How does a company save taxes with the help of FDI and Tax havens?

To avail a tax shelter, a company opens its subsidiary or shifts its headquarter from its native country to one of the tax havens. By doing this, they save a ton of money on taxes which goes into their pockets. 

Let's see an example: Suppose you are a steel company in India and are liable to pay an average corporate tax of 34%. That means on earning every 100 rupees you pay 34 rupees to the Government. Now to save this, let's say you open your subsidiary in Cayman islands where you don't have to pay any corporate tax. So now, the entire 100 rupees goes into your pocket. 

This money may now look too small on paper, but big corporates are not earning in hundreds, they earn in thousands of crores.

Let's see how big MNC's do it their way:

  1. Apple: It booked an offshore amount of USD 214.9 Billion by using Ireland as a tax haven. It would have owed the US Government $65.4 Billion in taxes otherwise.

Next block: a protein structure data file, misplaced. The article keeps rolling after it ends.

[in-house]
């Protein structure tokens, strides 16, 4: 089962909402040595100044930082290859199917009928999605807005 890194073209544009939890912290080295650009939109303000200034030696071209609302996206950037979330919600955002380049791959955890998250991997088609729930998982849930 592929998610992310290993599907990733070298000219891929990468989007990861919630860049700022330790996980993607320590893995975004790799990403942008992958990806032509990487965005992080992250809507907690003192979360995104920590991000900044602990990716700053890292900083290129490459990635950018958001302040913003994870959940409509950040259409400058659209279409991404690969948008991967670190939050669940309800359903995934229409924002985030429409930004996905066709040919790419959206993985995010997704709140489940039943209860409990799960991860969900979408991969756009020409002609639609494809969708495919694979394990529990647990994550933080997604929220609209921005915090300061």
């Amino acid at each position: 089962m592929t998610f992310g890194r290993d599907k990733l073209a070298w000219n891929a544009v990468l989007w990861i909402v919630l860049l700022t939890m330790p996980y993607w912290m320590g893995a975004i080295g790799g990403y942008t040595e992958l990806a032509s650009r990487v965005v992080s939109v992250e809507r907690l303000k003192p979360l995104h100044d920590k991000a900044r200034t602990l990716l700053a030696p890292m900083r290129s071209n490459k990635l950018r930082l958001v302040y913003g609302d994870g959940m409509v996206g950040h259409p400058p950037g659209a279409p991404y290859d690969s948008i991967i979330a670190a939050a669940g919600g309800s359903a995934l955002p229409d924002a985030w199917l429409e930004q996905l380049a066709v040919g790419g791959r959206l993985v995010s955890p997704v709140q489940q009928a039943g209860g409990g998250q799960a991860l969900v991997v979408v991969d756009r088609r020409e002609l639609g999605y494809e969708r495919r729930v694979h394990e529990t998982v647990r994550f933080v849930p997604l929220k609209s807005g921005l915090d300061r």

2. Nike: It holds $10.7 Billion offshore by using Bermuda as a tax haven. It would have paid $3.6 billion for taxes otherwise.
  3. Goldman Sachs: It holds $28.6 Billion offshore by using Bermuda as a tax haven.
  4. IBM, Microsoft, General Electric, Exxon Mobil, Pfizer and Walmart are some other big fishes that have availed this facility of tax shelter. These cumulatively have stashed $1.6 trillion offshore.

Indian companies like Flipkart have its headquarters in Singapore where they pay only 17% in corporate taxes instead of 34% taxes in India. Having registered in Singapore, it is also free from Dividend Distribution Tax. Meanwhile, in India, the value-added tax (GST) ranges from 5% to 28% while in Singapore, it is fixed at 7%. Having such tax treaties made Flipkart shift its base to Singapore instead of India.

India loses approximately Rs. 69000 Cr ($9,718 Million) in profits to tax havens across the worldOut of which $3,440 million, go to tax havens in the European Union, while $5,988 million goes to non-European Union tax havens.

Meanwhile, such companies also start other companies in those nations which bring back the same money as FDIs bring to their parent company. The new company started may not have them entirely as the Head but may include them in their board members list. This is done in order to inflate the stock price of their company.

So as an investor, the next time you hear an FDI inflow into your favourite company, stop celebrating and get cautious and check if the investing company includes any of the board members from the parent company.